Nigerian Policy Framework on Minerals

Nigerian Policy Framework on Minerals

Organized mining began in 1903 when the Mineral Survey of the Northern Protectorates was created by the British colonial government. A year later, the Mineral Survey of the Southern Protectorates was founded. By the 1940s, Nigeria was a major producer of tin, columbite, and coal. The discovery of oil in 1956 hurt the mineral extraction industries, as government and industry both began to focus on this new resource. The Nigerian Civil War in the late 1960s led many expatriate mining experts to leave the country.

Mining regulation is handled by the Ministry of Solid Minerals Development, which oversees the management of all mineral resources.  In driving the policy framework for mineral development, the Nigeria Minerals and Mining Act (NMMA) 2007 has established some structures to ensure the proper functioning of the mining sector. Prominent among these are the Mineral Resources and Environmental Management Committee (MIREMCO), the use of the Community Development Agreement (CDA) and the Environmental Protection and Rehabilitation Programme (EPRP).


Section 116 (2) and (3) of the NMMA provides that the holder of a Mining Lease, Small-scale Mining Lease or Quarry Lease shall prior to the commencement of any development activity within the lease area, conclude with the host community where the operations are to be conducted an agreement referred to as a Community Development Agreement or other such agreement that will ensure the transfer of social and economic benefits to the community. The Community Development Agreement shall contain undertakings with respect to the social and economic contributions that the project will make to the sustainability of such community.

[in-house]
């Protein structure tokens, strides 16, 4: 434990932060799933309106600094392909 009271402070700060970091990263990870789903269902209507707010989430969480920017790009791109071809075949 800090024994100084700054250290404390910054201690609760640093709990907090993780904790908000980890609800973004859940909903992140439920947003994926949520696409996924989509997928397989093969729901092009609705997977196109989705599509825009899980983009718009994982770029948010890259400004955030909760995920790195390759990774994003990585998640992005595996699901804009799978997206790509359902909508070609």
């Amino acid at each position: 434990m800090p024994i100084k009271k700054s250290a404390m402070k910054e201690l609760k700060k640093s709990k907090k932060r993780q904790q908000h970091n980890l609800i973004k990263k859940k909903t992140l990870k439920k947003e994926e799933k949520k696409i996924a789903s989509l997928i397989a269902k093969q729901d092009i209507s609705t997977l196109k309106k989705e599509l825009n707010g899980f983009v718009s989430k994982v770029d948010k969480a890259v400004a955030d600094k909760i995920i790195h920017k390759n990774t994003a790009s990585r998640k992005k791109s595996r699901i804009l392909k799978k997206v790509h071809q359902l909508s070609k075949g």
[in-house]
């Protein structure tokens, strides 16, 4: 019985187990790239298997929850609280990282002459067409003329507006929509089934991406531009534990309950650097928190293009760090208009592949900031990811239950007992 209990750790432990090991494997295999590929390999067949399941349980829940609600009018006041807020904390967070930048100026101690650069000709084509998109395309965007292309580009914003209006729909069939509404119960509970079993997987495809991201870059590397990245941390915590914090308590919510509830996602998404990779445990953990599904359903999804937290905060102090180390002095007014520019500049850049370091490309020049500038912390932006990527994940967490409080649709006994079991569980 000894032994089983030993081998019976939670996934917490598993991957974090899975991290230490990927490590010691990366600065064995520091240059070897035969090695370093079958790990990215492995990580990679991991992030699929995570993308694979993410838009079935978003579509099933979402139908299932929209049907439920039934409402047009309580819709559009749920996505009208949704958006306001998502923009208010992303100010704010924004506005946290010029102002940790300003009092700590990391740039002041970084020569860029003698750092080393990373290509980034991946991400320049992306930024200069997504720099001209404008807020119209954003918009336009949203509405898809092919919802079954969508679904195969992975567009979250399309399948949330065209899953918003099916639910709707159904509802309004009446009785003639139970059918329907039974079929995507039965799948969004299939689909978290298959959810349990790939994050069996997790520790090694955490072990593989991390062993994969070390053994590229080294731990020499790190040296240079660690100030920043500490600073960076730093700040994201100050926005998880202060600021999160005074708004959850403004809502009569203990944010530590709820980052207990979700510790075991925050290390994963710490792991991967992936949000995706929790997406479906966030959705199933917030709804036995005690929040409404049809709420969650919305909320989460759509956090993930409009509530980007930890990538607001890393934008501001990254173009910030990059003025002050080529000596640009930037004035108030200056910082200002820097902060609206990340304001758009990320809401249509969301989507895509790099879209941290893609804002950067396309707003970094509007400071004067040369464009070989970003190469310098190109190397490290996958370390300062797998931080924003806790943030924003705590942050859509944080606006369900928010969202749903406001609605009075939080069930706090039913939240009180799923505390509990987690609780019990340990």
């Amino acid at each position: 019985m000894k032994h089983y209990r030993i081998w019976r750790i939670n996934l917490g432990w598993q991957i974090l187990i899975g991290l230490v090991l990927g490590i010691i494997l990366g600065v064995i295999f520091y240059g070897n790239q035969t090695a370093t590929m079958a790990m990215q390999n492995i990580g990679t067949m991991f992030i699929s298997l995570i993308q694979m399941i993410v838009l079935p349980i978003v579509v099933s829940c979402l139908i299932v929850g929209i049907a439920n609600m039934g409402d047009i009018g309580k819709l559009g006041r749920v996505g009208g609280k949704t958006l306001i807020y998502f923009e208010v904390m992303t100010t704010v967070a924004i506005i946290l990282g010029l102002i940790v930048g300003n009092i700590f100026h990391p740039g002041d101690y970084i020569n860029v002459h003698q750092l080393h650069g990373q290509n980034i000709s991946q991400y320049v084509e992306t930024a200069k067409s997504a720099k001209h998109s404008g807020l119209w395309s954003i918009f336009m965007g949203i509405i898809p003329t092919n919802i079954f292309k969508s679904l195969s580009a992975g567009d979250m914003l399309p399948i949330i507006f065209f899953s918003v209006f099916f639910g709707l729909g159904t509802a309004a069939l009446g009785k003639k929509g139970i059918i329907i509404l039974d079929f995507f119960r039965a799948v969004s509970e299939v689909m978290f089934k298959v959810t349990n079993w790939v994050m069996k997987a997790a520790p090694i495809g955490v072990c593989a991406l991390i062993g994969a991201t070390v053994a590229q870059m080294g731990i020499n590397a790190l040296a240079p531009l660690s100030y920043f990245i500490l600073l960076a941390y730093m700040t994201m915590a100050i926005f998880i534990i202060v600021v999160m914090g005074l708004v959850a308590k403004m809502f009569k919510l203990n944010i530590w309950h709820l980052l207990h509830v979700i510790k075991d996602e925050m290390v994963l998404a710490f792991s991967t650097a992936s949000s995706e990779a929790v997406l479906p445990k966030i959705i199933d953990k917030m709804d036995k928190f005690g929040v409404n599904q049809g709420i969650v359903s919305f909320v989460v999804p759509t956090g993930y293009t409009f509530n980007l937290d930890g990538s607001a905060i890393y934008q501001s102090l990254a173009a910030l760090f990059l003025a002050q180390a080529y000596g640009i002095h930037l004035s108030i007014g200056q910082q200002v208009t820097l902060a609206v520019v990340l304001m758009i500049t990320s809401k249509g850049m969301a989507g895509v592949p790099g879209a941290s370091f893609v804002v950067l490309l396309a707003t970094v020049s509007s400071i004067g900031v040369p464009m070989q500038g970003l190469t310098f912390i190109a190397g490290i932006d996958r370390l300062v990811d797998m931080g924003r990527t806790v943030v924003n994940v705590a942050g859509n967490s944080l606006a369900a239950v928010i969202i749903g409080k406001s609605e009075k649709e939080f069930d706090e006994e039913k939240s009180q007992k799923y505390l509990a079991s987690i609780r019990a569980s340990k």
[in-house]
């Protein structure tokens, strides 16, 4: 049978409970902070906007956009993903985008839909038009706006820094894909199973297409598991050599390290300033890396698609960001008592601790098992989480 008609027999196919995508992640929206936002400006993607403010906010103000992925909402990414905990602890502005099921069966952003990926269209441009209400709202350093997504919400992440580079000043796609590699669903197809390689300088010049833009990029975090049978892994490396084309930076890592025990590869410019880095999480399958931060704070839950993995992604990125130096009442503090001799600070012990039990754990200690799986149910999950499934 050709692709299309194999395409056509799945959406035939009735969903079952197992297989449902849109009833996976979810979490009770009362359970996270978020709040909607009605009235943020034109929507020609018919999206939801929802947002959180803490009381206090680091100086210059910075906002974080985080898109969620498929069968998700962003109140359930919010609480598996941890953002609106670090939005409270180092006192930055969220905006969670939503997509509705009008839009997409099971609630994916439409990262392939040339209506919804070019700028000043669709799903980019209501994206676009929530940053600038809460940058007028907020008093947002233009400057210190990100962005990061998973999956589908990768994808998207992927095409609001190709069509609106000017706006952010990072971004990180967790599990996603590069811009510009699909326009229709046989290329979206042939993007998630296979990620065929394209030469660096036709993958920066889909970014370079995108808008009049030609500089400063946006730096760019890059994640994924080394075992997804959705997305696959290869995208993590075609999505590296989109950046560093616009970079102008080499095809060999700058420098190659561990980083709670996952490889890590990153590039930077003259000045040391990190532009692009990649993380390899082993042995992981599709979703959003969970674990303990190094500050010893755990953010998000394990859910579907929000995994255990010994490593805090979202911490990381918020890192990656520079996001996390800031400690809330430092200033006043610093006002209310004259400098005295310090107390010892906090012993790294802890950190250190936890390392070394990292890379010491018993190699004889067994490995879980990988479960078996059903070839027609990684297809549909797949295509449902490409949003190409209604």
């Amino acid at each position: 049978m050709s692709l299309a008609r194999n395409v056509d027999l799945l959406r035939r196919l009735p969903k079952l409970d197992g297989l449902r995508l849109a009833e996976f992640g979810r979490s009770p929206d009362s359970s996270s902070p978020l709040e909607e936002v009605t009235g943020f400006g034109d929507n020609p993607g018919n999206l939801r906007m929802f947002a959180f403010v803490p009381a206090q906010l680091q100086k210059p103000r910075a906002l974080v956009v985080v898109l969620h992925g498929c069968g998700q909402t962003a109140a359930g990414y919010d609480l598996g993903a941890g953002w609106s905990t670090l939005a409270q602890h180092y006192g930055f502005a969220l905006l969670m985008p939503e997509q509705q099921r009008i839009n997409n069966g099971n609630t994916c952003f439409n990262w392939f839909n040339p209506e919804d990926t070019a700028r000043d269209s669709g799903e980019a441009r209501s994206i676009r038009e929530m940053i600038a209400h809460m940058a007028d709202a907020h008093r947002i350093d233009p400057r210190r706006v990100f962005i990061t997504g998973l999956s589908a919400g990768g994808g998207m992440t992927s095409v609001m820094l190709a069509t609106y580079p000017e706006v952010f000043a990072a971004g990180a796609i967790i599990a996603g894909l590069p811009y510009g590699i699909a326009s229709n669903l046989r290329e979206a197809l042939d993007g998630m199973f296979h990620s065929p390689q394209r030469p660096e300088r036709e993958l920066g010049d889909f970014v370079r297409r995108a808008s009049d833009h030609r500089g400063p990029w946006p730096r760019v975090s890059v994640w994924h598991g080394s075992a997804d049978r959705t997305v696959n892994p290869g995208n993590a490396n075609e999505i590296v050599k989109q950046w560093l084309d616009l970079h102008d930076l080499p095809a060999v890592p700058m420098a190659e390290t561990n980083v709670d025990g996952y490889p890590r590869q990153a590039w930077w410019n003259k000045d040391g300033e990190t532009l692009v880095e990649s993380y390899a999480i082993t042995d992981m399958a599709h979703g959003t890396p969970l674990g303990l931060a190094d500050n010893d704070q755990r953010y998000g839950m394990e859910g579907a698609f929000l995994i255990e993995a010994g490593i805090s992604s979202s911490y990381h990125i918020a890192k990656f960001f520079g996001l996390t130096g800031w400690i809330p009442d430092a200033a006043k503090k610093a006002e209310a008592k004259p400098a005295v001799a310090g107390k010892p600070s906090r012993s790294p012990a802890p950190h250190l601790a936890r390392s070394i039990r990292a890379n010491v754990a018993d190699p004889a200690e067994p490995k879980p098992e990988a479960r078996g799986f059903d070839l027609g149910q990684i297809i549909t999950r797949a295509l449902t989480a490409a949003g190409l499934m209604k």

In order to raise the standards of CDA development and writing in conformity with global best practice, the Ministry came up with guidelines for the production of CDAs. In the Guidelines, the key elements of good CDA development and process are laid out as follows, inter alia:

  • Timeframe and Process
  • Stakeholder Participation
  • Capacity of Participation Stakeholders
  • Community Identification
  • Community Representation
  • Funding of the CDA and the Projects
  • Obligation and Responsibility
  • Grievance and Dispute Resolution Mechanisms
  • CDA Monitoring


Environmental Protection and Rehabilitation Program (EPRP)

To safeguard the minefield and its environment, section 120 of the Nigerian Minerals and Mining Act, 2007 stipulates that every mineral title holder (that is, a holder of an Exploration License, Mining Lease, Small Scale Mining Lease and Quarry Lease) shall, prior to the commencement of any mining activity, submit to MMSD an Environmental Protection and Rehabilitation Program (EPRP).

The EPRP shall provide, among other things, for specific rehabilitation and reclamation action, cost estimates for each specific rehabilitation and reclamation actions, a reasonable estimate of the total cost of rehabilitation, time table for the orderly and efficient rehabilitation and reclamation of the mineral title area for a safe and environmental sound condition suitable for future economic development, and amount to be contributed into the Environmental Protection and Rehabilitation Fund for the purpose of guaranteeing environmental obligations of mineral title holders.


Impact of Mining Activities on the Environment

Mining practices in the country have resulted in widespread environmental degradation in the form of air particulate emissions, the flow of chemicals from abandoned mines and ponds, water contamination, littering of radioactive waste and land degradation. The cases of human fatalities from lead poisoning prompted by mining remain widespread as well.